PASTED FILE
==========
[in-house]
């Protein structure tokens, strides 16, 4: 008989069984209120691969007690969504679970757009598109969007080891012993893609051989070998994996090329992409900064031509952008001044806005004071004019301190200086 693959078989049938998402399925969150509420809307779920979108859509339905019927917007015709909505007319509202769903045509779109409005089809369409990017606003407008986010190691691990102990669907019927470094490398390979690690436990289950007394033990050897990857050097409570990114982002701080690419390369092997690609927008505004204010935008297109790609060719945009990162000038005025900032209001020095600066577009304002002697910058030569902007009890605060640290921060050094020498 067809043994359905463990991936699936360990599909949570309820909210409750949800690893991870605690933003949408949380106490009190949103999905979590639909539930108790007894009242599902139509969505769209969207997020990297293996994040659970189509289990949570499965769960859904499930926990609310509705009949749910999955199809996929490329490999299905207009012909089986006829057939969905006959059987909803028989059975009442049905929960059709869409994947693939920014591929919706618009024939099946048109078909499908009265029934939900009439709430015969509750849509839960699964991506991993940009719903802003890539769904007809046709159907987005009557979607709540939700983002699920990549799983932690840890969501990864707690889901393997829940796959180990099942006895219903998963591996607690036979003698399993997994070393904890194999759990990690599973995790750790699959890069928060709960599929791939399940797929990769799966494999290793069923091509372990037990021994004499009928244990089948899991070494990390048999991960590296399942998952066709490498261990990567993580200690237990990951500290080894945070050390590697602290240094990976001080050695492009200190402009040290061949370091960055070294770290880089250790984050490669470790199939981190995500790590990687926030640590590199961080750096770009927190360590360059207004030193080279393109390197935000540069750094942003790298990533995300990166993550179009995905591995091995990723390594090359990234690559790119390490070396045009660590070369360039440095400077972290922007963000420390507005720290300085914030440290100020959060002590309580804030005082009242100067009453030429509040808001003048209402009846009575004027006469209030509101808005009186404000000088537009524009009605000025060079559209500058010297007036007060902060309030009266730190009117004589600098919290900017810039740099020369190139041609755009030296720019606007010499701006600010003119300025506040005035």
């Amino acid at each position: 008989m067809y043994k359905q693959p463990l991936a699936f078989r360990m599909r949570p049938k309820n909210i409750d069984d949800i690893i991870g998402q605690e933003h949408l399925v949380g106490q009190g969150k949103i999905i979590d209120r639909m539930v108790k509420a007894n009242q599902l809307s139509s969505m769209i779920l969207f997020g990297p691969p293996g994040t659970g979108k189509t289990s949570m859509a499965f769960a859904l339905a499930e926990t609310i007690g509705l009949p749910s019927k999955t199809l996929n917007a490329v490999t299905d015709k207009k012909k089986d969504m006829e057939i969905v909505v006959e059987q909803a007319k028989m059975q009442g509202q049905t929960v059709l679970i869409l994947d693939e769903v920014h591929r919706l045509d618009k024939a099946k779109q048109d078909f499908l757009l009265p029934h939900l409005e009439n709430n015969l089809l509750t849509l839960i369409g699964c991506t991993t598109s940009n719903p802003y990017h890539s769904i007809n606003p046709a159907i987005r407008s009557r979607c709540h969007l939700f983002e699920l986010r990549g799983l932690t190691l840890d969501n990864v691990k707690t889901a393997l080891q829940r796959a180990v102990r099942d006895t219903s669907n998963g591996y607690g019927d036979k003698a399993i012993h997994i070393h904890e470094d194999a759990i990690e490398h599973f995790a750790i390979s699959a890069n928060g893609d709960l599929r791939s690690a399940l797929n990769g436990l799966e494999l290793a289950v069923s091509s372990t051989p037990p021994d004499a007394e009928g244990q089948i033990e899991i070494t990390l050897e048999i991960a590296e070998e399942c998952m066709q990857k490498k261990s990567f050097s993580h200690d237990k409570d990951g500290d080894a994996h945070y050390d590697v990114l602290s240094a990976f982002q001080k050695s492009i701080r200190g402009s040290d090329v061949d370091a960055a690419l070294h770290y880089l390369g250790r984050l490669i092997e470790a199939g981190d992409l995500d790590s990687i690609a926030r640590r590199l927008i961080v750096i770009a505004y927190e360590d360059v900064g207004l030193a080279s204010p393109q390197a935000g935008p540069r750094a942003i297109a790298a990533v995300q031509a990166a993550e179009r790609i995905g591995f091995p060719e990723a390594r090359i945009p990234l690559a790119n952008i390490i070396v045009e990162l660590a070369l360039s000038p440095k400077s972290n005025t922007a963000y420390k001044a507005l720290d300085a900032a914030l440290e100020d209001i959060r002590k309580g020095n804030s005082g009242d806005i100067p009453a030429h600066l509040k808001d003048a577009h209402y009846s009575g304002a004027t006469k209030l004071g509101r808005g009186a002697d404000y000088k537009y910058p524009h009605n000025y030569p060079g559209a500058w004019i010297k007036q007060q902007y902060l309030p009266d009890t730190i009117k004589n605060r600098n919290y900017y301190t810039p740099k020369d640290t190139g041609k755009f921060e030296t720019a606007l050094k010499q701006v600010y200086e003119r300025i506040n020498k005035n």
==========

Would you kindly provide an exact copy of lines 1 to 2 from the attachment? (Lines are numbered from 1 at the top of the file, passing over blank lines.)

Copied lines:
[in-house]
């Protein structure tokens, strides 16, 4: 008989069984209120691969007690969504679970757009598109969007080891012993893609051989070998994996090329992409900064031509952008001044806005004071004019301190200086 693959078989049938998402399925969150509420809307779920979108859509339905019927917007015709909505007319509202769903045509779109409005089809369409990017606003407008986010190691691990102990669907019927470094490398390979690690436990289950007394033990050897990857050097409570990114982002701080690419390369092997690609927008505004204010935008297109790609060719945009990162000038005025900032209001020095600066577009304002002697910058030569902007009890605060640290921060050094020498 067809043994359905463990991936699936360990599909949570309820909210409750949800690893991870605690933003949408949380106490009190949103999905979590639909539930108790007894009242599902139509969505769209969207997020990297293996994040659970189509289990949570499965769960859904499930926990609310509705009949749910999955199809996929490329490999299905207009012909089986006829057939969905006959059987909803028989059975009442049905929960059709869409994947693939920014591929919706618009024939099946048109078909499908009265029934939900009439709430015969509750849509839960699964991506991993940009719903802003890539769904007809046709159907987005009557979607709540939700983002699920990549799983932690840890969501990864707690889901393997829940796959180990099942006895219903998963591996607690036979003698399993997994070393904890194999759990990690599973995790750790699959890069928060709960599929791939399940797929990769799966494999290793069923091509372990037990021994004499009928244990089948899991070494990390048999991960590296399942998952066709490498261990990567993580200690237990990951500290080894945070050390590697602290240094990976001080050695492009200190402009040290061949370091960055070294770290880089250790984050490669470790199939981190995500790590990687926030640590590199961080750096770009927190360590360059207004030193080279393109390197935000540069750094942003790298990533995300990166993550179009995905591995091995990723390594090359990234690559790119390490070396045009660590070369360039440095400077972290922007963000420390507005720290300085914030440290100020959060002590309580804030005082009242100067009453030429509040808001003048209402009846009575004027006469209030509101808005009186404000000088537009524009009605000025060079559209500058010297007036007060902060309030009266730190009117004589600098919290900017810039740099020369190139041609755009030296720019606007010499701006600010003119300025506040005035």